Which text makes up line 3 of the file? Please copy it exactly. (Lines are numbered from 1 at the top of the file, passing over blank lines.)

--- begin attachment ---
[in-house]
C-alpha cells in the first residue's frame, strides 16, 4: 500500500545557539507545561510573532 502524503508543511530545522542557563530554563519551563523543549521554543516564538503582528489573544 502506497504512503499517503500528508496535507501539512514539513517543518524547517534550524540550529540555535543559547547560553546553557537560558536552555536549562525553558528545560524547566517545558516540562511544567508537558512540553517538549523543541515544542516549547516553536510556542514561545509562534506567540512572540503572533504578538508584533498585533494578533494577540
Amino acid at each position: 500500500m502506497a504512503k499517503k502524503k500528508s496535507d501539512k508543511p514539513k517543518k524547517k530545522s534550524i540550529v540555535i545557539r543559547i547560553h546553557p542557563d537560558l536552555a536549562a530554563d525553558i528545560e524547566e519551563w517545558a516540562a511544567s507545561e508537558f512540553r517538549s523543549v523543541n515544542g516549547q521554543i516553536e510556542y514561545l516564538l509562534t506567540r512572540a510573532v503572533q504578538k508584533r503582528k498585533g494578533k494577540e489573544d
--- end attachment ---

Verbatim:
Amino acid at each position: 500500500m502506497a504512503k499517503k502524503k500528508s496535507d501539512k508543511p514539513k517543518k524547517k530545522s534550524i540550529v540555535i545557539r543559547i547560553h546553557p542557563d537560558l536552555a536549562a530554563d525553558i528545560e524547566e519551563w517545558a516540562a511544567s507545561e508537558f512540553r517538549s523543549v523543541n515544542g516549547q521554543i516553536e510556542y514561545l516564538l509562534t506567540r512572540a510573532v503572533q504578538k508584533r503582528k498585533g494578533k494577540e489573544d